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Know your Smartphone Displays (LCD vs. OLED)


You’re a potential smartphone buyer, and you’re picky about displays. After all, you’re investing in something you’re going to be looking at, most of the time. You want to be sure you’re getting just what you’d enjoy staring at for most of the day! But you’re not quite sure about all the “hoopla” acronyms these smartphone manufacturers keep throwing around. This is a descriptive comparison. I’m not going in-depth in terms of technicalities. Rather, I’m going to include those acronyms with respect to what they mean to YOU (the regular Joe who just wants something tailored to his/her visual preferences). So I compiled a descriptive comparison for the smartphone display novice. This is relevant information that can help you decide what smartphone you finally decide to get. Its not an exhaustive list. But it will point you in a much more educated direction.

LCDs (Liquid crystal displays)

OLED Displays (Organic Light Emitting Diode Displays

Broad definition These displays consist primarily of two layers: 1. The transistor layer and 2. The back-light layer that lights up the transistor layer. These displays consist of only one Layer: these are organic substrate-based photo-diodes that have their own light source. They do not need a   separate backlight.
  • Better   screen lifetime (screen can last up to 6 or 7 years without transistor degradation
  • Better   white color reproduction
  • More   natural color
  • Better   outdoor visibility
  • True   RGB (Red, Green, Blue) pixel construction, leading to better text/image   production
  • High resolution/high pixel density (440 pixels   per inch) screens already feasible.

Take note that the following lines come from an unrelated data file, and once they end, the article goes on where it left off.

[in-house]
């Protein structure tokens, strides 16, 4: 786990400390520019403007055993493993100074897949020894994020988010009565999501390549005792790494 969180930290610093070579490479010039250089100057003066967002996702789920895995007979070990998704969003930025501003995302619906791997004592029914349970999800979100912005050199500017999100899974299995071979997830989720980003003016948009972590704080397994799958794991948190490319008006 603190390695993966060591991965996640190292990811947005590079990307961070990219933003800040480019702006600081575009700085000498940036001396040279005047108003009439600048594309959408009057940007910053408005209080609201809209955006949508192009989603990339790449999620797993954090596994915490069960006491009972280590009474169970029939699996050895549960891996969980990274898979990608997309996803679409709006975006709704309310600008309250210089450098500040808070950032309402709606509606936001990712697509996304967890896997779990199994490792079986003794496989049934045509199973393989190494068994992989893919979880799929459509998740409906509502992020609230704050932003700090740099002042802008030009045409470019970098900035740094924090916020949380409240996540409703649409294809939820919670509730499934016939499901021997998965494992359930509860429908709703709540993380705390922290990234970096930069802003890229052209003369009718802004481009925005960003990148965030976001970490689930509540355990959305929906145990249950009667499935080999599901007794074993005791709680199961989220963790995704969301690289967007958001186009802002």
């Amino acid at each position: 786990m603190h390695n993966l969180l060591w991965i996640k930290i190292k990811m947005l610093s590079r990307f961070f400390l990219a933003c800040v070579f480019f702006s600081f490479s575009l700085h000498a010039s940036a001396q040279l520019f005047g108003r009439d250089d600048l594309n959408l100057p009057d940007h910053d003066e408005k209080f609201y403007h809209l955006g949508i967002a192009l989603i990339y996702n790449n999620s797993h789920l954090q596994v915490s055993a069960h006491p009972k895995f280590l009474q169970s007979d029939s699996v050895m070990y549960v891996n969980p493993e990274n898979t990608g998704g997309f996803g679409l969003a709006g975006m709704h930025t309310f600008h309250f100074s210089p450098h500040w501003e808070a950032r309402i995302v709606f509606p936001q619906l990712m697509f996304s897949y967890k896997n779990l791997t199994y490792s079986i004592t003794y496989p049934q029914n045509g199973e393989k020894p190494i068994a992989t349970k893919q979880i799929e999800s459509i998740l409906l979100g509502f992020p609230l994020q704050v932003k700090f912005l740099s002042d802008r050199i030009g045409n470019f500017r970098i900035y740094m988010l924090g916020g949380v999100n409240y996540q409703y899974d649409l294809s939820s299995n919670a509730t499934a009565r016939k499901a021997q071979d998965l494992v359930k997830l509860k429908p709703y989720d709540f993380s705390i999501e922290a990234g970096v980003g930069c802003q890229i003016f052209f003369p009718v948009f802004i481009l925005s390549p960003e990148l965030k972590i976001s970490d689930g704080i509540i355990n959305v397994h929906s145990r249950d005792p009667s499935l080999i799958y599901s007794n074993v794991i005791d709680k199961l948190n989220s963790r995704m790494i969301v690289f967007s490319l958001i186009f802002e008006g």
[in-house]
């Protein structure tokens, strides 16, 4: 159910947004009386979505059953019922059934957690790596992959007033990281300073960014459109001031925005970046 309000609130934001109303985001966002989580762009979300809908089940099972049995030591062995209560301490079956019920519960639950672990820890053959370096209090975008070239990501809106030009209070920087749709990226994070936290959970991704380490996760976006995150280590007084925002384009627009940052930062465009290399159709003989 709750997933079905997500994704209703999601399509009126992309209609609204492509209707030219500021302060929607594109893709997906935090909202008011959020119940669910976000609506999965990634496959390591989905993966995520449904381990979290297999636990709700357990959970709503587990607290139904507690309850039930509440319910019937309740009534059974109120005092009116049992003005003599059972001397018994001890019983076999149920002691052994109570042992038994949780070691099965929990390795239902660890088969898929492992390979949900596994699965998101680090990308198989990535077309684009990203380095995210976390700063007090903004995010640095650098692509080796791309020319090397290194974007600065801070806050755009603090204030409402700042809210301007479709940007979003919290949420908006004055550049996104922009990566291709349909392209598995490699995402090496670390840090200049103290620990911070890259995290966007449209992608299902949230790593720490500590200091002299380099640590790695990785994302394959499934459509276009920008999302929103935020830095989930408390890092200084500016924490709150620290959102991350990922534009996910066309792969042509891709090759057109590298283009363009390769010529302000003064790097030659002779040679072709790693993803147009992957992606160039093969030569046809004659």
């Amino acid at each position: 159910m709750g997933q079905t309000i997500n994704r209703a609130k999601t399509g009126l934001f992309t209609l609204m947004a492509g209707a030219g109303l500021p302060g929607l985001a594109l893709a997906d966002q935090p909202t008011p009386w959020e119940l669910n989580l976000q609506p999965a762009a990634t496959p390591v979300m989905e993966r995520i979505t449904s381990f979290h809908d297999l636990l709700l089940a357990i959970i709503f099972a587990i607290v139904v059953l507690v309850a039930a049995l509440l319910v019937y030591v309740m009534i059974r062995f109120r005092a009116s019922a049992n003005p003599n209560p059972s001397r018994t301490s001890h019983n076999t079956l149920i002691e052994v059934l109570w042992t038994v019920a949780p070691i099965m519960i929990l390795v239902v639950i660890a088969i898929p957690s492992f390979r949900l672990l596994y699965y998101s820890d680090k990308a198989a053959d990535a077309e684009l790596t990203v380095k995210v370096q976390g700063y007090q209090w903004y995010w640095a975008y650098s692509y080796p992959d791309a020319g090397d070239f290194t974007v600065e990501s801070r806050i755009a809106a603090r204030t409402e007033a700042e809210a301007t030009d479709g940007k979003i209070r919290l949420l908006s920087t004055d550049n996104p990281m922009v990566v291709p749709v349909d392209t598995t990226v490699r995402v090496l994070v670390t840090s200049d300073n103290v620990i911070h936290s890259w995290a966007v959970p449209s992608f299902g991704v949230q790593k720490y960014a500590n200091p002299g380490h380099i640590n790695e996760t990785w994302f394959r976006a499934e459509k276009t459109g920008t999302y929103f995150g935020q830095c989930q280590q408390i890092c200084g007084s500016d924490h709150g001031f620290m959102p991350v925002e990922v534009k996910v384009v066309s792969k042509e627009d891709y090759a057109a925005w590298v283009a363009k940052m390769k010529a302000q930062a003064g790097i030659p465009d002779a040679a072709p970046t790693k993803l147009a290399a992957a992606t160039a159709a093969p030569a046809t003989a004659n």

• Better   Contrast ratios
  • Lesser   power consumption
  • More   environmentally friendly
  • Better black color reproduction
  • Faster touch screen response times
  • Better refresh rates, meaning less flickering   when watching fast motion videos.
  • Thinner   handsets since there is one less layer than LCDs.


  • Bad   contrast ratios (addressed with newer devices)
  • Higher   power consumption (addressed with newer devices)
  • Not   very environmentally friendly
  • Slower   response times (although this has been addressed with newer devices employing   this tech)
  • Slightly bad viewing angles (also addressed with newer devices)
  • Not   true-to-life color representation
  • Screen   degradation issues faced within 5 years (organic diodes, especially the blue   and green diodes degrade with continued use)
  • Screen burn-in issues (where images that stay static during screen-on times, get “burned-in” to the screen and are seen even when the screen is off, e.g the wallpaper, the status bar time and date, etc.
  • Bluish or greenish tint on white backgrounds because of OLED “pentile matrix” pixel design instead of the standard RGB pixel design.
  • High pixel density screens not yet ready for mass production although Samsung is   said to be preparing such a panel for its upcoming Galaxy S4.